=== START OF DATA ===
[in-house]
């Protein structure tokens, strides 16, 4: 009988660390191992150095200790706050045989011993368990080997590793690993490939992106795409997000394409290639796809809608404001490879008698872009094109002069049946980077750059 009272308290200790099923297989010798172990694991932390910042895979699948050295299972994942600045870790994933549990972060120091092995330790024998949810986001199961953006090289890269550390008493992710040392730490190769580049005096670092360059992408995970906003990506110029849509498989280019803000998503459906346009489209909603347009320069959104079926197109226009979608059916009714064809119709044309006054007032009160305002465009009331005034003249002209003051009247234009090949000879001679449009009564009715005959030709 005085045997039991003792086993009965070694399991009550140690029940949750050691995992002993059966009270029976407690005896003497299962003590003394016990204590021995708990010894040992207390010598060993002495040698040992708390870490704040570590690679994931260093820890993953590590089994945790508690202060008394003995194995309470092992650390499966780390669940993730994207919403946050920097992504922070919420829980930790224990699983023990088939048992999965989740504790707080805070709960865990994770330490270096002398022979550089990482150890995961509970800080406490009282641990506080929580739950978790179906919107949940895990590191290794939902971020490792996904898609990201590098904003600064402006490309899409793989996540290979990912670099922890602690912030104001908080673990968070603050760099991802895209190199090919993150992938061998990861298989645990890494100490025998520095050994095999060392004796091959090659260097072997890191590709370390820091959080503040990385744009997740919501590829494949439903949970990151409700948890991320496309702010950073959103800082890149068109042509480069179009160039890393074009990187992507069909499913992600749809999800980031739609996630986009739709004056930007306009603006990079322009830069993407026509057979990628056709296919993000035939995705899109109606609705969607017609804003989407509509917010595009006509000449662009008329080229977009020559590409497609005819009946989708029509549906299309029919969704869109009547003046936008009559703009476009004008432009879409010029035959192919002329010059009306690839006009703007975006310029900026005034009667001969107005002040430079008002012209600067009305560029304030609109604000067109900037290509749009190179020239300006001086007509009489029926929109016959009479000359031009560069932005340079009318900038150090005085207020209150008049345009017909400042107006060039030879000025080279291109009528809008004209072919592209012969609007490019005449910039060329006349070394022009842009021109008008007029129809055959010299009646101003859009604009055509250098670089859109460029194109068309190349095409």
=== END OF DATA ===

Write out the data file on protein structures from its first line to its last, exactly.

[in-house]
């Protein structure tokens, strides 16, 4: 009988660390191992150095200790706050045989011993368990080997590793690993490939992106795409997000394409290639796809809608404001490879008698872009094109002069049946980077750059 009272308290200790099923297989010798172990694991932390910042895979699948050295299972994942600045870790994933549990972060120091092995330790024998949810986001199961953006090289890269550390008493992710040392730490190769580049005096670092360059992408995970906003990506110029849509498989280019803000998503459906346009489209909603347009320069959104079926197109226009979608059916009714064809119709044309006054007032009160305002465009009331005034003249002209003051009247234009090949000879001679449009009564009715005959030709 005085045997039991003792086993009965070694399991009550140690029940949750050691995992002993059966009270029976407690005896003497299962003590003394016990204590021995708990010894040992207390010598060993002495040698040992708390870490704040570590690679994931260093820890993953590590089994945790508690202060008394003995194995309470092992650390499966780390669940993730994207919403946050920097992504922070919420829980930790224990699983023990088939048992999965989740504790707080805070709960865990994770330490270096002398022979550089990482150890995961509970800080406490009282641990506080929580739950978790179906919107949940895990590191290794939902971020490792996904898609990201590098904003600064402006490309899409793989996540290979990912670099922890602690912030104001908080673990968070603050760099991802895209190199090919993150992938061998990861298989645990890494100490025998520095050994095999060392004796091959090659260097072997890191590709370390820091959080503040990385744009997740919501590829494949439903949970990151409700948890991320496309702010950073959103800082890149068109042509480069179009160039890393074009990187992507069909499913992600749809999800980031739609996630986009739709004056930007306009603006990079322009830069993407026509057979990628056709296919993000035939995705899109109606609705969607017609804003989407509509917010595009006509000449662009008329080229977009020559590409497609005819009946989708029509549906299309029919969704869109009547003046936008009559703009476009004008432009879409010029035959192919002329010059009306690839006009703007975006310029900026005034009667001969107005002040430079008002012209600067009305560029304030609109604000067109900037290509749009190179020239300006001086007509009489029926929109016959009479000359031009560069932005340079009318900038150090005085207020209150008049345009017909400042107006060039030879000025080279291109009528809008004209072919592209012969609007490019005449910039060329006349070394022009842009021109008008007029129809055959010299009646101003859009604009055509250098670089859109460029194109068309190349095409």